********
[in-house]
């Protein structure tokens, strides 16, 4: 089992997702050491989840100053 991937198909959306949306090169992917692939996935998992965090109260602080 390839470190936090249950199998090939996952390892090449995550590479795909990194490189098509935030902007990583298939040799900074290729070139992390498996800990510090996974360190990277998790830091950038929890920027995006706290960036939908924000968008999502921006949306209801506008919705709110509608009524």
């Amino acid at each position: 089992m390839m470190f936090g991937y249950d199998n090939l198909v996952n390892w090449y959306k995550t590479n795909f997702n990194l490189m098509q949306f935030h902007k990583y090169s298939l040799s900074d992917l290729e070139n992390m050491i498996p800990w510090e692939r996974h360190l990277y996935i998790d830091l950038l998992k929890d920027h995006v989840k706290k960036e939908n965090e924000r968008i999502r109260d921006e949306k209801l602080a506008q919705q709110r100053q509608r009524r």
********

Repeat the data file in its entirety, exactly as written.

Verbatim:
[in-house]
């Protein structure tokens, strides 16, 4: 089992997702050491989840100053 991937198909959306949306090169992917692939996935998992965090109260602080 390839470190936090249950199998090939996952390892090449995550590479795909990194490189098509935030902007990583298939040799900074290729070139992390498996800990510090996974360190990277998790830091950038929890920027995006706290960036939908924000968008999502921006949306209801506008919705709110509608009524």
């Amino acid at each position: 089992m390839m470190f936090g991937y249950d199998n090939l198909v996952n390892w090449y959306k995550t590479n795909f997702n990194l490189m098509q949306f935030h902007k990583y090169s298939l040799s900074d992917l290729e070139n992390m050491i498996p800990w510090e692939r996974h360190l990277y996935i998790d830091l950038l998992k929890d920027h995006v989840k706290k960036e939908n965090e924000r968008i999502r109260d921006e949306k209801l602080a506008q919705q709110r100053q509608r009524r």